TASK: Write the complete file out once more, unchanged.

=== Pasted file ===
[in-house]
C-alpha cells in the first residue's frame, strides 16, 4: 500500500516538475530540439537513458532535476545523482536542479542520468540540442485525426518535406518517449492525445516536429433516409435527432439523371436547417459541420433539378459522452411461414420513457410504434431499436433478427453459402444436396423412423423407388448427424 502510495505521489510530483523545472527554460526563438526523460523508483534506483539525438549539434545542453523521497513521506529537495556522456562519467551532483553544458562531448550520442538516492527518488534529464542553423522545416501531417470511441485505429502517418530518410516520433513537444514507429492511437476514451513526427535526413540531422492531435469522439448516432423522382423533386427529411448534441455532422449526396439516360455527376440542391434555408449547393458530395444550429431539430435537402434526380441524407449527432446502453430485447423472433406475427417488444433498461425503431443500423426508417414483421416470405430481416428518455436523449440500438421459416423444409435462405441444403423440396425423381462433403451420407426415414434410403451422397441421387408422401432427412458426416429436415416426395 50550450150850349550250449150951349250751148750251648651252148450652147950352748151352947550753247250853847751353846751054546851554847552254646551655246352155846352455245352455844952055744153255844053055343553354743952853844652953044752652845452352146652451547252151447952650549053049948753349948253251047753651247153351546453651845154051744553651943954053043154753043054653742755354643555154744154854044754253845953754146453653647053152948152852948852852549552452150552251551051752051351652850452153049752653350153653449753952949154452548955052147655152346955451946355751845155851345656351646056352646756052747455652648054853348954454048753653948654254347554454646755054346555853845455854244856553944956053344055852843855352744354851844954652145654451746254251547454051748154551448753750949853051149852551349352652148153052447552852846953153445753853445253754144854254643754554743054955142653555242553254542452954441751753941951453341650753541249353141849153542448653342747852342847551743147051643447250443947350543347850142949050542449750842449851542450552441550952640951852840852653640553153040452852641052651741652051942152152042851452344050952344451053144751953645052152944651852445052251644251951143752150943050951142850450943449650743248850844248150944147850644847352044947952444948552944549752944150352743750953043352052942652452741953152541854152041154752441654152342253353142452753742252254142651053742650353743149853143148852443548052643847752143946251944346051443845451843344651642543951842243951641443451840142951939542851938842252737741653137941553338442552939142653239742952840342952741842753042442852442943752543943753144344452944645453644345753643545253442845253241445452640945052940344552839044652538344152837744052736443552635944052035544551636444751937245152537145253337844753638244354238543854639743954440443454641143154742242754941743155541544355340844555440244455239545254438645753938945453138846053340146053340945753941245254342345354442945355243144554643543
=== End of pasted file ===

[in-house]
C-alpha cells in the first residue's frame, strides 16, 4: 500500500516538475530540439537513458532535476545523482536542479542520468540540442485525426518535406518517449492525445516536429433516409435527432439523371436547417459541420433539378459522452411461414420513457410504434431499436433478427453459402444436396423412423423407388448427424 502510495505521489510530483523545472527554460526563438526523460523508483534506483539525438549539434545542453523521497513521506529537495556522456562519467551532483553544458562531448550520442538516492527518488534529464542553423522545416501531417470511441485505429502517418530518410516520433513537444514507429492511437476514451513526427535526413540531422492531435469522439448516432423522382423533386427529411448534441455532422449526396439516360455527376440542391434555408449547393458530395444550429431539430435537402434526380441524407449527432446502453430485447423472433406475427417488444433498461425503431443500423426508417414483421416470405430481416428518455436523449440500438421459416423444409435462405441444403423440396425423381462433403451420407426415414434410403451422397441421387408422401432427412458426416429436415416426395 50550450150850349550250449150951349250751148750251648651252148450652147950352748151352947550753247250853847751353846751054546851554847552254646551655246352155846352455245352455844952055744153255844053055343553354743952853844652953044752652845452352146652451547252151447952650549053049948753349948253251047753651247153351546453651845154051744553651943954053043154753043054653742755354643555154744154854044754253845953754146453653647053152948152852948852852549552452150552251551051752051351652850452153049752653350153653449753952949154452548955052147655152346955451946355751845155851345656351646056352646756052747455652648054853348954454048753653948654254347554454646755054346555853845455854244856553944956053344055852843855352744354851844954652145654451746254251547454051748154551448753750949853051149852551349352652148153052447552852846953153445753853445253754144854254643754554743054955142653555242553254542452954441751753941951453341650753541249353141849153542448653342747852342847551743147051643447250443947350543347850142949050542449750842449851542450552441550952640951852840852653640553153040452852641052651741652051942152152042851452344050952344451053144751953645052152944651852445052251644251951143752150943050951142850450943449650743248850844248150944147850644847352044947952444948552944549752944150352743750953043352052942652452741953152541854152041154752441654152342253353142452753742252254142651053742650353743149853143148852443548052643847752143946251944346051443845451843344651642543951842243951641443451840142951939542851938842252737741653137941553338442552939142653239742952840342952741842753042442852442943752543943753144344452944645453644345753643545253442845253241445452640945052940344552839044652538344152837744052736443552635944052035544551636444751937245152537145253337844753638244354238543854639743954440443454641143154742242754941743155541544355340844555440244455239545254438645753938945453138846053340146053340945753941245254342345354442945355243144554643543